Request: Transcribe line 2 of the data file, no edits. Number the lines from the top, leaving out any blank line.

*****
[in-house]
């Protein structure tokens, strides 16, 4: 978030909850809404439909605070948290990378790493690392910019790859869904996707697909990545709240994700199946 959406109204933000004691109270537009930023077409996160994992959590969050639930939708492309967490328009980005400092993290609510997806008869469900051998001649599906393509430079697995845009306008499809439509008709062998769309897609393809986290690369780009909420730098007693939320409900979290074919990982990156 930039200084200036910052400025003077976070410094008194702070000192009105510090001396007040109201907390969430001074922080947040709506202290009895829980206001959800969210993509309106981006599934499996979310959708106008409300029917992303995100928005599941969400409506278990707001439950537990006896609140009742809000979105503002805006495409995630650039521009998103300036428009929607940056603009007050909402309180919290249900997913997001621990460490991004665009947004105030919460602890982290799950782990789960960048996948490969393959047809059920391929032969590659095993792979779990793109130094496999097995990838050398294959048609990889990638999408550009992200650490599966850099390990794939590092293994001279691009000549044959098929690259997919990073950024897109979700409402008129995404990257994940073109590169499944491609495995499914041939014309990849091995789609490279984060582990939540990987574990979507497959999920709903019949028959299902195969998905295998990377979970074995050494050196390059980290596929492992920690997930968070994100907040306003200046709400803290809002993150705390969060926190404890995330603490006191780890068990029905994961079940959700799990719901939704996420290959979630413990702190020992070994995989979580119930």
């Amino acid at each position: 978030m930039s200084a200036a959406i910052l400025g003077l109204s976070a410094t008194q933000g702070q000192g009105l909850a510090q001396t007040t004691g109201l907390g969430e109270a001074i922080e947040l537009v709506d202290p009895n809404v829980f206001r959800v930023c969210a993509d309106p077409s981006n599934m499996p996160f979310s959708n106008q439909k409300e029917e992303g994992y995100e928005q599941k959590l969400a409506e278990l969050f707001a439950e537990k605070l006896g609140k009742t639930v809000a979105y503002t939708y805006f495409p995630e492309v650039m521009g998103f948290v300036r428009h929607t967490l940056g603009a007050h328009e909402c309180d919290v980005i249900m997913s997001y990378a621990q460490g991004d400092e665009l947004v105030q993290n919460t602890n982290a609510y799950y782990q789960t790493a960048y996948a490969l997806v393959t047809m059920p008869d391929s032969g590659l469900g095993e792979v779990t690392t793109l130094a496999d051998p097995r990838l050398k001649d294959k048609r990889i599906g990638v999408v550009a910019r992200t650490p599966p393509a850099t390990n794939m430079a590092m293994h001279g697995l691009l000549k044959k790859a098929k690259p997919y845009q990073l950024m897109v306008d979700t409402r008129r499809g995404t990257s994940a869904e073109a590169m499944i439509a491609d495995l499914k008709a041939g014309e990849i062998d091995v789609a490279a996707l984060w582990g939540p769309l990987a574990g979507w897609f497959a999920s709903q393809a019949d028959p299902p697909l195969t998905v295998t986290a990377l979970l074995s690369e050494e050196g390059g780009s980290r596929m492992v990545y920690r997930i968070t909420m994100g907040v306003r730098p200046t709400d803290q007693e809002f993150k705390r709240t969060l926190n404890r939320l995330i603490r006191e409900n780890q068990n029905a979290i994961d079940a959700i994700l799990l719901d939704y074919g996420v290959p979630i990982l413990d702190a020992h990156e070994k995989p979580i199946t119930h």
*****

């Protein structure tokens, strides 16, 4: 978030909850809404439909605070948290990378790493690392910019790859869904996707697909990545709240994700199946 959406109204933000004691109270537009930023077409996160994992959590969050639930939708492309967490328009980005400092993290609510997806008869469900051998001649599906393509430079697995845009306008499809439509008709062998769309897609393809986290690369780009909420730098007693939320409900979290074919990982990156 930039200084200036910052400025003077976070410094008194702070000192009105510090001396007040109201907390969430001074922080947040709506202290009895829980206001959800969210993509309106981006599934499996979310959708106008409300029917992303995100928005599941969400409506278990707001439950537990006896609140009742809000979105503002805006495409995630650039521009998103300036428009929607940056603009007050909402309180919290249900997913997001621990460490991004665009947004105030919460602890982290799950782990789960960048996948490969393959047809059920391929032969590659095993792979779990793109130094496999097995990838050398294959048609990889990638999408550009992200650490599966850099390990794939590092293994001279691009000549044959098929690259997919990073950024897109979700409402008129995404990257994940073109590169499944491609495995499914041939014309990849091995789609490279984060582990939540990987574990979507497959999920709903019949028959299902195969998905295998990377979970074995050494050196390059980290596929492992920690997930968070994100907040306003200046709400803290809002993150705390969060926190404890995330603490006191780890068990029905994961079940959700799990719901939704996420290959979630413990702190020992070994995989979580119930």